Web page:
Tuesday, 20 August, 2019

Police Detail Man’s Threat Behind Panic at DC LGBTQ Parade

D.C. Pride parade canceled after false report of shots fired Washington's gay pride parade Saturday was canceled after a false report of a shooter
Deanna Wagner | 12 June, 2019, 06:33

WASHINGTON | A man threatened another person with a BB gun during an LGBTQ pride parade in the nation's capital and set off a panic that sent hundreds of people, who mistakenly believed gunshots were fired, running in fear, police said Sunday. "But there is NO ACTIVE SHOOTER at Dupont Circle", Kevin Donahue, the deputy mayor for public safety, said in a tweet.

A man is due to appear in court after allegedly causing a stampede at a gay pride parade in the USA which left seven people needing hospital treatment.

A number of people reported hearing gunshots before the crowd fled. He was arrested. Rivera said there was no evidence that shots were fired.

As he was led away in handcuffs, Singh vowed to come back and shoot the person he claimed had threatened him, police said. A man pulled out a B.B. gun on someone else, cops said in a WTOP report.

Rumors of an active shooter triggered mass panic Saturday evening at the Capital Pride Parade in Washington D.C.

People run on a closed street to escape from what they thought was gunfire at a gay pride parade in Washington, U.S. June 8, 2019, in this still image taken from a video obtained via social media.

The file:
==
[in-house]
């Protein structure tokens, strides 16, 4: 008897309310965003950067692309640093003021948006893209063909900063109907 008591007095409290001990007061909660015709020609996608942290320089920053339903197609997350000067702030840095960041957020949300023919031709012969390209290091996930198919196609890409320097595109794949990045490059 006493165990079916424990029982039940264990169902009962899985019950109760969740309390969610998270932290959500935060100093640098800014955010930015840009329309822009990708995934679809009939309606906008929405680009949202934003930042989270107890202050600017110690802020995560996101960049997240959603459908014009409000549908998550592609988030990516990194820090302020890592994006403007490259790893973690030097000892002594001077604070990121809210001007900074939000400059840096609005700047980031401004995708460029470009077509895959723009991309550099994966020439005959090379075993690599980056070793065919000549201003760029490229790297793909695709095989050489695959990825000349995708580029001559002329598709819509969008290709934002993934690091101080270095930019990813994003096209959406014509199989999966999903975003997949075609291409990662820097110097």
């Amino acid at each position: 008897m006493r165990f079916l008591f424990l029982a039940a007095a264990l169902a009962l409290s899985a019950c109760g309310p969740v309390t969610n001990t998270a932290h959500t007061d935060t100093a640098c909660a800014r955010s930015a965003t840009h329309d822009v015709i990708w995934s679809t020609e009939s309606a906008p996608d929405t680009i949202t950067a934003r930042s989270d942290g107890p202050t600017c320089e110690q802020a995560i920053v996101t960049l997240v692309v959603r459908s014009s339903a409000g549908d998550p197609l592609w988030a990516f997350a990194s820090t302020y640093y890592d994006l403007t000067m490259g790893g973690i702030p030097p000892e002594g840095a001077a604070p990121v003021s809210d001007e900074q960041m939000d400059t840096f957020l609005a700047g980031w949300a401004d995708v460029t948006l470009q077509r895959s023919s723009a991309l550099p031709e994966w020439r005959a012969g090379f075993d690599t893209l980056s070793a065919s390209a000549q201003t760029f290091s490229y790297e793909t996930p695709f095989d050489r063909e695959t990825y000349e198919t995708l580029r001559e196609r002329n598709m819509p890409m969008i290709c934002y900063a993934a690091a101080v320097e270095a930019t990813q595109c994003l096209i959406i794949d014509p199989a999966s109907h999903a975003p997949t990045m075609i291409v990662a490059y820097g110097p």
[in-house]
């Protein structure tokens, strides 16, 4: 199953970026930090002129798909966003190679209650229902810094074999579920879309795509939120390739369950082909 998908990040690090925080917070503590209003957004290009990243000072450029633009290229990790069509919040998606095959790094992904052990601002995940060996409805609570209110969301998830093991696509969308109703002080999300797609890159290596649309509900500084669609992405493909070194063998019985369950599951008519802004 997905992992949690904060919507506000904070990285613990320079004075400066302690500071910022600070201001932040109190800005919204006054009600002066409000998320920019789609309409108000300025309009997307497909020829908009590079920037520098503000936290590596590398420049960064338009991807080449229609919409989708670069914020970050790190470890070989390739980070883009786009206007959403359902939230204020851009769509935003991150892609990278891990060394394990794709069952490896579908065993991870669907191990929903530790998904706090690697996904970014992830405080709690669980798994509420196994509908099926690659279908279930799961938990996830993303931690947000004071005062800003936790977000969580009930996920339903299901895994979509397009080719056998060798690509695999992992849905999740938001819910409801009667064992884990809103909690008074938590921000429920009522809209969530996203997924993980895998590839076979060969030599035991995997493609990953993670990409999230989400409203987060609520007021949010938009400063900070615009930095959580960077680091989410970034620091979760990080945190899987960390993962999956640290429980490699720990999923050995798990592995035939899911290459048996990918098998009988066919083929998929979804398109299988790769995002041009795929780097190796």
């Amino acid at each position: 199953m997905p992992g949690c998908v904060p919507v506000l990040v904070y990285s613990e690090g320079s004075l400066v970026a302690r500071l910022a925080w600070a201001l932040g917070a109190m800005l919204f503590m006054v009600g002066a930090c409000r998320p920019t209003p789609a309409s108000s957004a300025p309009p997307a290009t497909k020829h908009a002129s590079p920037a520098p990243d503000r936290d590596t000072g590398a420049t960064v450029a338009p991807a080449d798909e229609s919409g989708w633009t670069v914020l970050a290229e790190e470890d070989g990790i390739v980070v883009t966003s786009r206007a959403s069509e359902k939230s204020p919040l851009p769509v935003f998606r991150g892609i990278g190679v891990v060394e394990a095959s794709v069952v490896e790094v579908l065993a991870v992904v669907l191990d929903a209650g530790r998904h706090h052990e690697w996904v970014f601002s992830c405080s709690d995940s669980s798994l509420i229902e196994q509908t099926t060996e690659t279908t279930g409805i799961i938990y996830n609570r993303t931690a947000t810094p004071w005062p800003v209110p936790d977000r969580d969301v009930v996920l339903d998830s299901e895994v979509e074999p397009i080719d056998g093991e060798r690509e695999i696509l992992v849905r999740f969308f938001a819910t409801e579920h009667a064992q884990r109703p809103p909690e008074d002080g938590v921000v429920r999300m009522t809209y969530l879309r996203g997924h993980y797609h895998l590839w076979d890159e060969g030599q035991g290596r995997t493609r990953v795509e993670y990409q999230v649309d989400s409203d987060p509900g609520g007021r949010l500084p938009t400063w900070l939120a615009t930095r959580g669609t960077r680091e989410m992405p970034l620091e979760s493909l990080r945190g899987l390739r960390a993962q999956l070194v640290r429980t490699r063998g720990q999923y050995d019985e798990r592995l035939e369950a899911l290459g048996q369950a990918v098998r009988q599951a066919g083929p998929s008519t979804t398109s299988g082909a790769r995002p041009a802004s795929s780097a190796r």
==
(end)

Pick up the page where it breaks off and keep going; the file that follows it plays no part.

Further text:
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Mayor Muriel Bowser tweeted that she had been briefed by police and there were "no shots fired".

The police report says officers made contact with Duffy, whom the report lists as Suspect 1, due to her significant other being arrested. "Everything fell and everyone said 'run!'" she said.

"We can't enable this incident to fracture the pleasure celebration occurring this weekend", Smith mentioned. "We're very focused on wanting to make sure we continue to have a great event for the rest of the weekend".

The group that organises the event said it had spent extensive time planning security procedures.

Guillermo Rivera, a commander with the Metropolitan Police Department, said the department had an "adequate amount of resources on the ground, which is why we were able to respond so quickly".